Rising demand for digital insurance premiums and their online distribution is expected to displace USD 280 billion of current insurance revenues by 2025, challenging current customer retention levels, according to a new report from Accenture.
In the report, “Insurance Revenue Landscape 2025: Innovate for Resilience,” Accenture analyzes how the insurance industry’s revenues will be affected by new customer, demographic and technology trends.
The research shows that, despite the global recession of 2020, the global insurance industry will grow from USD 6.1 trillion in early 2020 to USD 7.5 trillion by the end of 2025 — a compound annual growth rate of 3.5%. This includes USD 800 billion in U.S.-centric healthcare payer premiums, which have not traditionally been counted as part of the insurance sector, but have become material due to global demand for convergence of digital health products and services, such as wellness offerings.
As customers renew their policies with data-driven offerings, USD 140 billion of current insurance revenues may likely shift from traditional to technology-enabled insurance products, including switching to behavior-based insurance for connected vehicles and smart homes. Concurrently, another USD 140 billion of current revenues in traditional insurance distribution could be displaced by insurers offering digital distribution experiences, as customers purchase insurance on digital channels and third-party platforms.
“The recent acceleration to digital channels threatens the renewal of some traditional premiums and alters the future revenue landscape for insurers,” said Kenneth Saldanha, who leads Accenture’s Insurance industry group globally. “While the industry will remain resilient and grow, the pace of technology and societal change is coming faster than expected. Insurers that reimagine how they run their business and engage their customers with digital experiences will be positioned for success. Insurers who move from traditional to technology-led offerings that are better integrated with customer data are better positioned to lead; others risk losing revenues to digital-first competitors and new entrants.”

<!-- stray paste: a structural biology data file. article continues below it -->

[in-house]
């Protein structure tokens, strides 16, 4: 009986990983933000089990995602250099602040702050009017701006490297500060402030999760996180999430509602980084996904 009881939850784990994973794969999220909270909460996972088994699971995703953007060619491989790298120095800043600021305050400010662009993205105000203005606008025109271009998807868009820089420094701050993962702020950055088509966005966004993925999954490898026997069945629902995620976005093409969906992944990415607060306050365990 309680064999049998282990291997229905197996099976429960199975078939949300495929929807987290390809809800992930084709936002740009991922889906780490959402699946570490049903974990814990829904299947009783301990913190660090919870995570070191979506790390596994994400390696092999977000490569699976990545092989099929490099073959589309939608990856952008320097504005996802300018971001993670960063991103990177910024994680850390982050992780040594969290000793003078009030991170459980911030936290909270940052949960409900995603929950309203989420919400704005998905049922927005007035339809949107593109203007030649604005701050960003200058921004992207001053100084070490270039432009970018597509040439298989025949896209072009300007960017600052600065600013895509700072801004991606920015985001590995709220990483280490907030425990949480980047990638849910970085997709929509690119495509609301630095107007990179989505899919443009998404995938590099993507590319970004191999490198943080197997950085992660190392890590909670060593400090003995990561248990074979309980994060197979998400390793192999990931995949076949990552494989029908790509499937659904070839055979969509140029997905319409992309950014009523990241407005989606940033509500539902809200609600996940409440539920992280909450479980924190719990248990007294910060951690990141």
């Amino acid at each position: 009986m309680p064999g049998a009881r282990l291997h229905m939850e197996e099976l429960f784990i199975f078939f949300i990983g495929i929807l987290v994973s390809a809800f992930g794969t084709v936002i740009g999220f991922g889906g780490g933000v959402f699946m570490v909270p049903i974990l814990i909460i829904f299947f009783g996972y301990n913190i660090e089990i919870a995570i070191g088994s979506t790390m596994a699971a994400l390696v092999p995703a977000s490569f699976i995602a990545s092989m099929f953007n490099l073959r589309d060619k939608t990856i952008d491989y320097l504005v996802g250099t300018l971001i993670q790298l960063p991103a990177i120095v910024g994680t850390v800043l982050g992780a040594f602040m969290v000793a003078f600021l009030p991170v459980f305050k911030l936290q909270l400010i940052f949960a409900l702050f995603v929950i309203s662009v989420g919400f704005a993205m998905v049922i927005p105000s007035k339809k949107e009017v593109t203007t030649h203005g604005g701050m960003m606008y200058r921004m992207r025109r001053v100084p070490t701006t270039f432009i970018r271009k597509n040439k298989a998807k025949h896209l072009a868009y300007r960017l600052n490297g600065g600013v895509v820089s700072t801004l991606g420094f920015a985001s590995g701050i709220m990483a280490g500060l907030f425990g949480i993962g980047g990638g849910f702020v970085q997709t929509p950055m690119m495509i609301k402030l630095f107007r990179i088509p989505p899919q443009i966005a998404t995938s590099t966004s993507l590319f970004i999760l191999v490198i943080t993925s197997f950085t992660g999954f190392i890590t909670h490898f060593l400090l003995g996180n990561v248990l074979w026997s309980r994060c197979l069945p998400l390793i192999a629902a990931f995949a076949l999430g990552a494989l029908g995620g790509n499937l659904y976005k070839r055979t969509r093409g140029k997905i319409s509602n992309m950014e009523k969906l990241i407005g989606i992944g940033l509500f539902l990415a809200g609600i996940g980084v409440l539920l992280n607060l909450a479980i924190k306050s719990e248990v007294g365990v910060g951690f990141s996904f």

The report finds that insurers will compete for new revenue growth in customer wellness, particularly as they make new partnerships in a digital ecosystem to improve customer health and personal finances. The report estimates that the convergence of the life insurance, health and wealth industries will generate US$120 billion in new revenues — comprising USD 60 billion from smart health products; USD 30 billion from products and services for the aging population; and US$30 billion from direct life and wealth management products.
Insurers will also compete for new revenues to cover emerging and newly developing risks. As insurers cover exposure to environmental catastrophes, risks related to climate change are expected to make up USD 50 billion of new insurance revenues. As cyber threats rapidly rise, coverage and risk-mitigation services related to cyber threats are expected to generate another USD 25 billion. Insurers that improve pre- and post-incident handling with digital technologies, like artificial intelligence and analytics, will enable more sophisticated risk modelling and incident response.
Ravi Malhotra, who leads Accenture Strategy’s Insurance industry group in North America, said, “A fast-changing world, filled with environmental risks, cyber threats and more people feeling physically and financially vulnerable, is causing insurers to reimagine their role in the economy and position themselves as risk preventors, not only compensators. In health, consumers are increasingly comfortable sharing data for products that help them maintain healthy habits, giving insurers an opportunity to provide a more holistic risk-management service that changes their role from financial safety net to an active partner in preventing and mitigating injury and loss. Working with reinsurers can also help to cover climate change risks – especially in emerging markets where there is currently a massive gap in coverage.”